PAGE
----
Free time was once the hallmark of childhood. But these days, many parents feel it’s their duty to keep their children busy. This mindset can be found in parents who both work outside the home and need somewhere for the kids to go during off-school hours, parents who compete with other parents regarding whose child is the most “well-rounded,” parents who want to give their children every so-called “advantage,” and parents who believe their children will fall behind or get into trouble unless their schedules include every activity that can be crammed into each day.
The result is a generation of children who are so accustomed to organized activities that they don’t know how to entertain themselves (unless there’s a television or video game nearby). They’re the total opposite of the kind of workers needed to grow our economy in the future. America needs creative innovators, not passive participants or couch potatoes. So if you want to encourage your children’s natural creativity, reduce the amount of time they spend in scheduled activities, and give them more free time instead.
What is free time? It’s unstructured. It’s not directed by adults. It requires that children move through boredom in order to arrive at the place where the innate creativity of the child kicks in and comes up with something to do. But many parents dread the thought of free time for their children, because they know it will be a matter of moments before the “I’m Bored!” chorus begins.
If you have children whose time has always been planned out for them, they won’t know what to do with a lot of free time—at first. But if you stick to your guns and require them to entertain themselves on a daily basis, they will (perhaps out of desperation) figure it out. See “Boredom” (Appendix A) for more about this.
So what will they do with all their free time? They can make things and work with their hands. They can use their imaginations to come up with games, structures, even toys. In the absence of planned activities and formal schedules, children are incredibly good at learning from their play. They just need enough time to do so.
Children also need time to be alone so they can think. In this frantically scheduled world we live in, even adults find they don’t have time to just sit and think. But quiet introspection is important for everyone, young and old. It’s particularly important for those who create things. Much solitary thought is required for pursuits such as writing, painting, inventing, etc.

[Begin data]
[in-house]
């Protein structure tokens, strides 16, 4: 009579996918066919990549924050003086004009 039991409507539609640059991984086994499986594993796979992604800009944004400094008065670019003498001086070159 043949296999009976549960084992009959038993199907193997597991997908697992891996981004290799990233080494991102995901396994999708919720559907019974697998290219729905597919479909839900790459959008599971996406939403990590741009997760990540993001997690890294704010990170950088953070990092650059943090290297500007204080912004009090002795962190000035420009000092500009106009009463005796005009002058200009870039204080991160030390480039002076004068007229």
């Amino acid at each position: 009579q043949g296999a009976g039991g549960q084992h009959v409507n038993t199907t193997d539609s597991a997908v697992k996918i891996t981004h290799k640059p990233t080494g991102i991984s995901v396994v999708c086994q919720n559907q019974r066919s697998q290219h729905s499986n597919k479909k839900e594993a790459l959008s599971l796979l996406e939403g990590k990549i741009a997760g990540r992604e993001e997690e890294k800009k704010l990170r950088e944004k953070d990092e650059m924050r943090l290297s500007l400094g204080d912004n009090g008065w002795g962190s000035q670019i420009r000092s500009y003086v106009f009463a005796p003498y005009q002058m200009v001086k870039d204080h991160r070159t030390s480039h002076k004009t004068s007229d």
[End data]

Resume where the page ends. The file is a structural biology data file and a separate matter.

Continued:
Free time isn’t only a necessity for small children; older children and teens need plenty of it, too. Many extremely creative people are late-bloomers (as Edison was). They need ample time alone as they grow older and discover what their gifts are, and how they want to use them. Unfortunately, parents and schools tend to increase the outside activities of teens just when they really need their personal time.
Tightly scheduled lives are detrimental to creativity. In 1996, Harvard Business School professor Teresa Amabile, an expert on creativity and business innovation, led a research project to study creativity in the workplace. Amabile and her team pored over almost 12,000 journal entries from over 200 people working on creative projects in a variety of different companies. One of their most important conclusions was that time pressure actually decreases creativity. While many people (myself included) feel that working against a deadline makes them more productive, it may not make them more creative. It takes time for creative ideas to grow and develop in our minds. The Amabile study found repeatedly that creative people on a tight time schedule found their creative abilities hampered not only up until their deadlines, but even for a few days afterward.
What this means for our children is that they need regular free time in order to feed the creativity and spirit of innovation they were born with. It takes time to get deeply involved in a creative pursuit; as parents, it’s up to us to make sure our children get that time.
©2012 Barbara Frank/ Cardamom Publishers
Excerpted from Thriving in the 21st Century: Preparing Our Children for the New Economic Reality, (Cardamom Publishers, 2011). Barbara Frank homeschooled her four children for 25 years. You’ll find her on the web at www.barbarafrankonline.com and www.thrivinginthe21stcentury.com